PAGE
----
In the mid 1990s, Leslie was a reliability engineer at Kodak working on developing programs to help the photo-chemicals division do predictive maintenance on equipment. When the photo-chemicals division began participating in Kodak’s lean pilot, Leslie worked with the division to try to implement the lean tools they learned from reading books. Although the pilot made some progress, actual results were spotty. Hearing Kodak had hired Mary as the company’s TPS leader, Leslie reached out to Mary for help: “Mary came over to the photo- chemicals business and we went to gemba and I explained what I was trying to do. Mary was so kind and never laughed at what we were doing, because all we were doing was trying to implement tools. We weren’t learning  how to think. Mary began the long and arduous process of teaching me how to think. And how to organise my thoughts around business results and not tools.”

After the pilot, when Mary started the colour film flow office, Leslie went to work for Mary. Mary and Shingijutsu became Leslie’s mentors. Working with Mary and Shingijutsu on improving changeover times globally, Leslie was responsible for coordinating improvement efforts, and mentoring team leaders in seven countries. Like Mary, she learned that the best way to teach people to think was by asking questions: “I was forced to learn as much as I could so that I could mentor others. The harder the problems were to solve, the better the questions that they asked and the better I became at asking questions back to drive improvements.”

After working in colour film flow for years, Mary and Leslie were asked to lead TPS in non-manufacturing areas for Kodak such as HR, IT, accounting, finance and sales.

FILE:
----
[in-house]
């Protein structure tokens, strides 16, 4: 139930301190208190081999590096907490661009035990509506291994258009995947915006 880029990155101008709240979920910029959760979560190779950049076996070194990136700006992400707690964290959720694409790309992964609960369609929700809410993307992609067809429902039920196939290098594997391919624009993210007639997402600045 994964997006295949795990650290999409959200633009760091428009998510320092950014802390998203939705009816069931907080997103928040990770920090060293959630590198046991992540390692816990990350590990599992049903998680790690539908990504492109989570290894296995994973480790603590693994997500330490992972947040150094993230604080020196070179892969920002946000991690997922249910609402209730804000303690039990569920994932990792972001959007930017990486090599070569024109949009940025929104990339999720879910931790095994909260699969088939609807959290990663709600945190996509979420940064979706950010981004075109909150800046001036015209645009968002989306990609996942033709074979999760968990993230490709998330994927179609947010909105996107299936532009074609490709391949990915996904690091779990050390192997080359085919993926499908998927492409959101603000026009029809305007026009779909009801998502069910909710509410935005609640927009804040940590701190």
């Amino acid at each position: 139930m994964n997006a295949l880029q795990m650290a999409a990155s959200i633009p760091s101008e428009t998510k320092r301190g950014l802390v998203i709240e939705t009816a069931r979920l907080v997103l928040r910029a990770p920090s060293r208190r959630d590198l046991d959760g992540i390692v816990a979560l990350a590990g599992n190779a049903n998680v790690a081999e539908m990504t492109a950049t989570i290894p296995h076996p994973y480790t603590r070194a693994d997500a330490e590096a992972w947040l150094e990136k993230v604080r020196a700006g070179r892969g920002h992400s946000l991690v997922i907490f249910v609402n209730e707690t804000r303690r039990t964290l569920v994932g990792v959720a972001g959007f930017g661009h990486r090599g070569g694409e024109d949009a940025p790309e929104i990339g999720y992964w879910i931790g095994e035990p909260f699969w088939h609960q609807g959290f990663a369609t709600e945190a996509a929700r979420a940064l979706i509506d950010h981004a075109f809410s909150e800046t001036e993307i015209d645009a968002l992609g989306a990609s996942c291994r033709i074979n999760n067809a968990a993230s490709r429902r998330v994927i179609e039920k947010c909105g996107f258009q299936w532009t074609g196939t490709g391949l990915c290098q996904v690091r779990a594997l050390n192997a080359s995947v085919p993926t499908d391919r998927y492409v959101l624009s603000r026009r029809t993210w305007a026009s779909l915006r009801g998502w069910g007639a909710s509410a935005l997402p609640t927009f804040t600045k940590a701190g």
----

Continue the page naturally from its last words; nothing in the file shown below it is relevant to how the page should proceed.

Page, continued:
“Although it might seem like it would be different from manufacturing, asking questions to learn, using the tools of TPS that Shingijutsu taught us, and tying improvement efforts to financial results, worked exactly the same in non-manufacturing processes,” says Leslie.

In 2006, Leslie left Kodak, taking the experience she had implementing TPS in a non-manufacturing environment to lead process improvement at Paychex, a third party payroll and human resources outsourcing provider.


In 2006, I also found myself working for Paychex as a payroll specialist in the new client department. An artist by training, if anyone had suggested that I would be working in customer service in a large corporation, I probably would have laughed at them. Nonetheless, in 2006, that’s where I was. In 2009, while trying to solve a problem in a process, a manager suggested we have a “kaizen”. I had never heard of kaizen before; however, after reading a number of books, I convinced management to let me start a committee made up of people who executed the processes, and who knew what the problems, and possible countermeasures were, to work together to improve processes and results for our customers and our company.